The UAE has come a long way since its unification in 1971. In just five decades, it has transformed from a collection of a few trading posts with a population reliant on fishing and pearling to one of the world’s most vibrant economies.
In that time, GDP has jumped to $421 billion (Dh1,442.5bn) in 2019 from $1.4bn in 1971, according to World Bank figures, and the UAE currently ranks as the second-biggest Arab economy after Saudi Arabia. But what is the secret of the UAE’s success? The recipe for this economic miracle?
Economic diversification away from reliance on oil and gas has been at the heart of the UAE’s development strategy over the past 50 years, according to analysts. The non-hydrocarbon sector now accounts for about two-thirds of GDP, a reversal of the situation five decades ago.
“Construction, real estate, transport and logistics have underpinned the UAE’s growth over the last half century, as the country developed into one of the largest trade hubs in the world,” says Khatija Haque, chief economist at Emirates NBD, one of the UAE’s biggest banks. “Over the past decade, it has been the services sectors which have seen the fastest growth, including education, healthcare and of course financial services. Manufacturing, utilities, information and communication and real estate services have also contributed to the significant growth in the non-oil sectors of the economy.”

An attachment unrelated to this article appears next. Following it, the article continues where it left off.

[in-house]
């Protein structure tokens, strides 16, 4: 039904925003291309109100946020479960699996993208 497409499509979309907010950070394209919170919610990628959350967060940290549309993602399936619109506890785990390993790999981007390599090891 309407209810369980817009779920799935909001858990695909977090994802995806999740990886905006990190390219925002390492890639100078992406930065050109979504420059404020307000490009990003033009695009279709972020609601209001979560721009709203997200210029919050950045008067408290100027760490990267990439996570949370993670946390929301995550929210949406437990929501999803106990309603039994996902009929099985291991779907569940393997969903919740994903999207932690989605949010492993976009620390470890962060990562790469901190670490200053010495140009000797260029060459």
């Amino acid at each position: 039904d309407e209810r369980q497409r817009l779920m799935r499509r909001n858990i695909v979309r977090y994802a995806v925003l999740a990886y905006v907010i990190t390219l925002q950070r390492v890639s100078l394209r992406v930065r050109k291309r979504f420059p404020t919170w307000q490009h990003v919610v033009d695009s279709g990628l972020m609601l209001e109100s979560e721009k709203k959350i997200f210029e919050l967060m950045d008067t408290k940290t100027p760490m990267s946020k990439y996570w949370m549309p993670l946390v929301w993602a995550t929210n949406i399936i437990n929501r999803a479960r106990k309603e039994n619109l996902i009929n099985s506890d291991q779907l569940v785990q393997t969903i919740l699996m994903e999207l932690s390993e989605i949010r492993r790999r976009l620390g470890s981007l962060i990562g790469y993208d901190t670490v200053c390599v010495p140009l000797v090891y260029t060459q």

Hydrocarbon resources have been the driver of the UAE’s growth, with the government pursuing industrial development by investing in manufacturing relating to oil and gas. Low taxes, stable government and cheap labour costs proved attractive to business. Meanwhile, the surge in oil prices in the 1970s and 1980s also allowed the UAE to invest in public infrastructure and catalysed a construction boom.
In the 1990s, banking, insurance and real estate services started to emerge as the population began to grow. In the late 1980s and early 1990s, the emirate of Dubai also took a strategic decision to establish itself as a major international tourist destination. The opening of the iconic Burj Al Arab hotel in 1999 encouraged other hotels, resorts and entertainment venues to blossom.